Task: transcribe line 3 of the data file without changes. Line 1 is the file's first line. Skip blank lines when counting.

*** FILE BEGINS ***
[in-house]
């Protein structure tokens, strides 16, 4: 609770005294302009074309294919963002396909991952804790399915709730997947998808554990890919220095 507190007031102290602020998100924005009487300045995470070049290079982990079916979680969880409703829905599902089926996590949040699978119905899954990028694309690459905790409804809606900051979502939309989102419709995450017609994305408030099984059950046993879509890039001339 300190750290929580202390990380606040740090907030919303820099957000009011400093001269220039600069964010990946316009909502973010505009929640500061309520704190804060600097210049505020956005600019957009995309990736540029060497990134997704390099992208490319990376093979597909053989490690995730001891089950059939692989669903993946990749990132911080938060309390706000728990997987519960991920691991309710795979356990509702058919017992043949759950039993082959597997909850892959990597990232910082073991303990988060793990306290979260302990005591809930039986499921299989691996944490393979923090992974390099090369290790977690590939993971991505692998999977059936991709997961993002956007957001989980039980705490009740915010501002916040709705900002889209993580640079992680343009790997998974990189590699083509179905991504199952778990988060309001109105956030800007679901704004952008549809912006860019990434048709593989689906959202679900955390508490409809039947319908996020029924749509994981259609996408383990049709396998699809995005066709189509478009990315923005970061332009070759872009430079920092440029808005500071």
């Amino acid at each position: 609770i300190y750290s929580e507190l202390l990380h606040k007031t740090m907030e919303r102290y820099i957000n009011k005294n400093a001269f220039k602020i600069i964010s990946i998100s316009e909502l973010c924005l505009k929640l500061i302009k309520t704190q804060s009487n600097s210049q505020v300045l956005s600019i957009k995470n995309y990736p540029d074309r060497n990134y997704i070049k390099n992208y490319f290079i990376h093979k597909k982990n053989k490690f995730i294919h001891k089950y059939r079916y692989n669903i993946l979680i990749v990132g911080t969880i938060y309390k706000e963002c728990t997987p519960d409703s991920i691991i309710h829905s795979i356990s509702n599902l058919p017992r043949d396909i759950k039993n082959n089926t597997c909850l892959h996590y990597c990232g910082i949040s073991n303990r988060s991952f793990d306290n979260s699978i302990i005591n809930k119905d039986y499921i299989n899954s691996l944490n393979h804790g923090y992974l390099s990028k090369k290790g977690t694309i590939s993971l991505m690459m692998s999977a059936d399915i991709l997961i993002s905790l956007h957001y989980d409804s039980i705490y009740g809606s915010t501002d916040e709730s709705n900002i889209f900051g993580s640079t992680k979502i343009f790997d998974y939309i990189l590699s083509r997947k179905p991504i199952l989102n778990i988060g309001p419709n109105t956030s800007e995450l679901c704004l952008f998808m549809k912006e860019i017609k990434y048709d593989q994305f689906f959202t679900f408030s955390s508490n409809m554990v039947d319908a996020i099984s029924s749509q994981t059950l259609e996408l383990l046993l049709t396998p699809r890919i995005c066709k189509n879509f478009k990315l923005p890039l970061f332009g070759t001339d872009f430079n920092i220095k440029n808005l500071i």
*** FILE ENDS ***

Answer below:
């Amino acid at each position: 609770i300190y750290s929580e507190l202390l990380h606040k007031t740090m907030e919303r102290y820099i957000n009011k005294n400093a001269f220039k602020i600069i964010s990946i998100s316009e909502l973010c924005l505009k929640l500061i302009k309520t704190q804060s009487n600097s210049q505020v300045l956005s600019i957009k995470n995309y990736p540029d074309r060497n990134y997704i070049k390099n992208y490319f290079i990376h093979k597909k982990n053989k490690f995730i294919h001891k089950y059939r079916y692989n669903i993946l979680i990749v990132g911080t969880i938060y309390k706000e963002c728990t997987p519960d409703s991920i691991i309710h829905s795979i356990s509702n599902l058919p017992r043949d396909i759950k039993n082959n089926t597997c909850l892959h996590y990597c990232g910082i949040s073991n303990r988060s991952f793990d306290n979260s699978i302990i005591n809930k119905d039986y499921i299989n899954s691996l944490n393979h804790g923090y992974l390099s990028k090369k290790g977690t694309i590939s993971l991505m690459m692998s999977a059936d399915i991709l997961i993002s905790l956007h957001y989980d409804s039980i705490y009740g809606s915010t501002d916040e709730s709705n900002i889209f900051g993580s640079t992680k979502i343009f790997d998974y939309i990189l590699s083509r997947k179905p991504i199952l989102n778990i988060g309001p419709n109105t956030s800007e995450l679901c704004l952008f998808m549809k912006e860019i017609k990434y048709d593989q994305f689906f959202t679900f408030s955390s508490n409809m554990v039947d319908a996020i099984s029924s749509q994981t059950l259609e996408l383990l046993l049709t396998p699809r890919i995005c066709k189509n879509f478009k990315l923005p890039l970061f332009g070759t001339d872009f430079n920092i220095k440029n808005l500071i």